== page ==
The time has come for me to be honest about my story and its effect on my life

The time has come for me to be honest about my story.

I’ve really struggled to put my life into words. I feel like I’m sitting in an airplane with a barf bag over my mouth trying to vomit and very little is coming out.

I’m at the point where I need to stick my fingers down my emotional throat to admit what’s been a big part of me all my life and to draw this part of my life story to a close.

This involves changing the name of my father on my birth certificate. I’ve come to the point where I have to admit to the world and me who my real dad is.

Let me be clear by using a churchy word. I have been blessed beyond measure all my life. Starting from the present, I have a wife who has loved me unconditionally for more than three decades.

My two kids are great. They have wonderful spouses and my five grandchildren make me smile always. We’ve always had a house and we’ve always had food to eat.

Along the way, I had a mom who was heaven sent. She too loved me without condition and she gave up everything to see that I had a chance at life.

The sticking point for me has always been my father. He abandoned me and my mother when I was 18 months old. He walked out, never came back, never called and never wrote. He vanished.

This happened in the forties when social services were non-existent and when it was just tough luck when a spouse skipped out.

My mom was left to fend for herself and me. She had me, a really sick kid, no income and the emotional wreckage of being abandoned by a spouse whom she loved.

Her background and her inner being would not allow her to surrender to defeat. Everyday was like an emotional roller coaster for her. As a young boy, I remember when she found an extra quarter in her purse and it was like uncovering pure treasure.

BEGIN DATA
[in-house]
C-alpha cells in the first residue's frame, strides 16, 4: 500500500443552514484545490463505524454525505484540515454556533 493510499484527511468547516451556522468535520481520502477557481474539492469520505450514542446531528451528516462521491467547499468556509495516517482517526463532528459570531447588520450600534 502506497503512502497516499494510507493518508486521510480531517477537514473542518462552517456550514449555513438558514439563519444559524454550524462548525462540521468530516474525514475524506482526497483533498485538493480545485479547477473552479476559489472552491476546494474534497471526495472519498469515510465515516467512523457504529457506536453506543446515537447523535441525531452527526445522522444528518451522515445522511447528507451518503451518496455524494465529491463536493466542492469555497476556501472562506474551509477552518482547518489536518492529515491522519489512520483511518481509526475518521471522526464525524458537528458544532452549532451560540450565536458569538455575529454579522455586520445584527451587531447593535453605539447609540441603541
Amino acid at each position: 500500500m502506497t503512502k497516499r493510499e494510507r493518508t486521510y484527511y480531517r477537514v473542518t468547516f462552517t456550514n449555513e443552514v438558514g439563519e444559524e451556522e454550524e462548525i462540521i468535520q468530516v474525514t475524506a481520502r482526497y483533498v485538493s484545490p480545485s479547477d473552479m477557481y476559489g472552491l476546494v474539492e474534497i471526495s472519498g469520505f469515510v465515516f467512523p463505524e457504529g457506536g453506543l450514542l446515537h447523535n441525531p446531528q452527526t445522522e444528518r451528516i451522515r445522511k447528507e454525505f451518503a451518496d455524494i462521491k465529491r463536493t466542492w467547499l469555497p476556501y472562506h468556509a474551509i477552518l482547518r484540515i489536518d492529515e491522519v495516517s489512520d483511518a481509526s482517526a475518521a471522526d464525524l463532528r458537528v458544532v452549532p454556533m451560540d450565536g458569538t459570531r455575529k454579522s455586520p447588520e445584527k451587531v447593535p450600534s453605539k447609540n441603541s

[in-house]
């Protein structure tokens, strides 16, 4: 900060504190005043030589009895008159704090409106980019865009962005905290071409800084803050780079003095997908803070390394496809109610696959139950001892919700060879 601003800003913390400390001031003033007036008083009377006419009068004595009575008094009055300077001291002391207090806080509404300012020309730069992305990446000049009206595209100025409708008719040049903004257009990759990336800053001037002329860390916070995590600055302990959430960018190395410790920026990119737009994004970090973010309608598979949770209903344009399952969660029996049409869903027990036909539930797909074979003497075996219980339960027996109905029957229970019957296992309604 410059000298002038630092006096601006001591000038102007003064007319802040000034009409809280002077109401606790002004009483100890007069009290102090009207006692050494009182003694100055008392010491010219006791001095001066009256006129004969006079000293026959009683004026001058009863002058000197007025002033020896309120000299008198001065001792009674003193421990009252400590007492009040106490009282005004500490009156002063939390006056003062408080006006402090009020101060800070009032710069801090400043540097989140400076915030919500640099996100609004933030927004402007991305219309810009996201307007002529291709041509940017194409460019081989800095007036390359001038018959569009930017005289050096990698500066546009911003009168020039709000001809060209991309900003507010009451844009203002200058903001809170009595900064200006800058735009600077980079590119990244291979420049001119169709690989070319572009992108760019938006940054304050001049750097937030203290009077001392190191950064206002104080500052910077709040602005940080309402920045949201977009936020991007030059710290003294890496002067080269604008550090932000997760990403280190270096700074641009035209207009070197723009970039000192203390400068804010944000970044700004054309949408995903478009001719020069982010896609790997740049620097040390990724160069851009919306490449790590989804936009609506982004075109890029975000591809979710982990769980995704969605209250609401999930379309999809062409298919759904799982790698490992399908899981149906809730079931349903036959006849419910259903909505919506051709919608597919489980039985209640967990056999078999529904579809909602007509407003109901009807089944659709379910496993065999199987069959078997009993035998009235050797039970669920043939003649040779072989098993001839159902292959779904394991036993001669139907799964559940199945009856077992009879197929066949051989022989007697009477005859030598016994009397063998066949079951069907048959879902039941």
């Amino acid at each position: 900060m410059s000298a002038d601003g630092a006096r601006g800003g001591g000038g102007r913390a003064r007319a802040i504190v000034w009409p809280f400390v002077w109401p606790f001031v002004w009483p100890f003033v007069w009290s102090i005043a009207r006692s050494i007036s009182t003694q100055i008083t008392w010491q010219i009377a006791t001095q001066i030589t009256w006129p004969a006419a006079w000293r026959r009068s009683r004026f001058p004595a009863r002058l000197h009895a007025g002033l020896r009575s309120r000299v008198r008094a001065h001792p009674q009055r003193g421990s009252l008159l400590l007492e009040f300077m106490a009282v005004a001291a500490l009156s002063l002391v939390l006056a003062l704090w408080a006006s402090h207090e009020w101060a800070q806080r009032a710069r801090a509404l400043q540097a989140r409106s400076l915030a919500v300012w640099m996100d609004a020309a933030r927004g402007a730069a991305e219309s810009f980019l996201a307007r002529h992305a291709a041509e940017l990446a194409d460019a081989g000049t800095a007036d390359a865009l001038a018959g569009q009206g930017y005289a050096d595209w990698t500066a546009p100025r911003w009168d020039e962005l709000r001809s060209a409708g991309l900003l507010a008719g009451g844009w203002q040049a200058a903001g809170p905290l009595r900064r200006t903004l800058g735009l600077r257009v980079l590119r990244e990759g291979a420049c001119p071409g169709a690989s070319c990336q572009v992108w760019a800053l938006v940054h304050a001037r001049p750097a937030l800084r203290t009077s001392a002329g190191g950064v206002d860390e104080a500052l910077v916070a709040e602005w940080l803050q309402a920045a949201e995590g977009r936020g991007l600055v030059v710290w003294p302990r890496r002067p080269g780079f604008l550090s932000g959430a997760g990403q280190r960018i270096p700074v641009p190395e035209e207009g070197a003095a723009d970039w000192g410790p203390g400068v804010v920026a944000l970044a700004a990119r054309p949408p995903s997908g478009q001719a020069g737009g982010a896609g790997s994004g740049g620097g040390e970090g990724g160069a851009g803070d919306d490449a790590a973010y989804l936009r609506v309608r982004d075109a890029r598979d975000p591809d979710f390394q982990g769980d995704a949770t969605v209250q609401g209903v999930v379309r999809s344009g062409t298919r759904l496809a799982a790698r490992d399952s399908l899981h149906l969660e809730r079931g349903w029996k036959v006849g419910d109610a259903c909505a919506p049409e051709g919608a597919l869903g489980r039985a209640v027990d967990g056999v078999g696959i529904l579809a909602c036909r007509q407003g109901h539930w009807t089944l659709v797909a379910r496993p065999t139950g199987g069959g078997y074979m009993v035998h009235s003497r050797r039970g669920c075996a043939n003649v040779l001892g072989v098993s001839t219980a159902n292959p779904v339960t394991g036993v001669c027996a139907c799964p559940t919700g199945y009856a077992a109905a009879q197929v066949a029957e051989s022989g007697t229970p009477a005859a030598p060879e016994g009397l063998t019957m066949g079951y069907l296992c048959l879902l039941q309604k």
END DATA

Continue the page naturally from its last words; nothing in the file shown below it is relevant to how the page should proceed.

My mother believed in God and we went to church. Her fellow believers provided little if no support. Perhaps, they just didn’t know what to say.

Coming from a big family, she had five sisters and six brothers, she had some who would listen occasionally and who would help a little. But not much more from my perspective.

I have no memories, absolutely none, about any of my uncles or my aunts, asking me how I was doing. Not once.

Part of me was dying on the inside. It was like a slow-moving disease that crippled my emotions one piece at a time. I kept this to myself.

Before high school, I went to a parochial grade school where I was the only one being raised by a single-mom. In my mind, I felt this always stood out.

All through this time I never felt any connection with a father figure of any type. I yearned for it. I starved for some kind of interest from an older man. My uncles were nice and sometimes interested to a point. But our conversations always seemed like a one and done type of situation.

Then I grew-up. I searched for my father. I went to where he lived in New York City and didn’t find him. Every time I went out of town, I’d look through phone books for his name. It became habit. Nothing. I never had a hit in the racks of phone books I went through.